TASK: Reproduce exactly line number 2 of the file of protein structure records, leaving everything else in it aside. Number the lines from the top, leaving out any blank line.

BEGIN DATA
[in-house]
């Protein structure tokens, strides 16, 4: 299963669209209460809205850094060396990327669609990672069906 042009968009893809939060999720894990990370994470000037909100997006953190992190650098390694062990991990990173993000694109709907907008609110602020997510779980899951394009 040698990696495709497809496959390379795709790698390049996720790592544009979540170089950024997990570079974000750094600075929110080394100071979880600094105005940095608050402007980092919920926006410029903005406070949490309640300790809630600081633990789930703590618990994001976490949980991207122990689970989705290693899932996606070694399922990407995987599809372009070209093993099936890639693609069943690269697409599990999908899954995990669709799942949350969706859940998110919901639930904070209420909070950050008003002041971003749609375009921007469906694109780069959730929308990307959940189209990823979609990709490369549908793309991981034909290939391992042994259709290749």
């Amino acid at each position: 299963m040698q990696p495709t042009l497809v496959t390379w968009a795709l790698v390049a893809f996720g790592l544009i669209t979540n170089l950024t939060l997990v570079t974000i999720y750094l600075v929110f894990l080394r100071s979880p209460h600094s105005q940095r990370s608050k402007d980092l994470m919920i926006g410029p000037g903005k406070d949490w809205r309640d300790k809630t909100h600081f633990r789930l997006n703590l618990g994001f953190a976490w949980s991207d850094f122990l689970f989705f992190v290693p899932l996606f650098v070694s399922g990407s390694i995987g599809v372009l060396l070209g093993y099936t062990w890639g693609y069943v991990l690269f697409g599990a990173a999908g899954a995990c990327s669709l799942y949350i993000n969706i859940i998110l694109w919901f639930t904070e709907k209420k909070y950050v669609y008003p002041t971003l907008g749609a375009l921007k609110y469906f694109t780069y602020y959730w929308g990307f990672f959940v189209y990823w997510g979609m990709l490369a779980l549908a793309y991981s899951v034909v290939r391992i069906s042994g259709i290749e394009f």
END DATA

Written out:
């Protein structure tokens, strides 16, 4: 299963669209209460809205850094060396990327669609990672069906 042009968009893809939060999720894990990370994470000037909100997006953190992190650098390694062990991990990173993000694109709907907008609110602020997510779980899951394009 040698990696495709497809496959390379795709790698390049996720790592544009979540170089950024997990570079974000750094600075929110080394100071979880600094105005940095608050402007980092919920926006410029903005406070949490309640300790809630600081633990789930703590618990994001976490949980991207122990689970989705290693899932996606070694399922990407995987599809372009070209093993099936890639693609069943690269697409599990999908899954995990669709799942949350969706859940998110919901639930904070209420909070950050008003002041971003749609375009921007469906694109780069959730929308990307959940189209990823979609990709490369549908793309991981034909290939391992042994259709290749």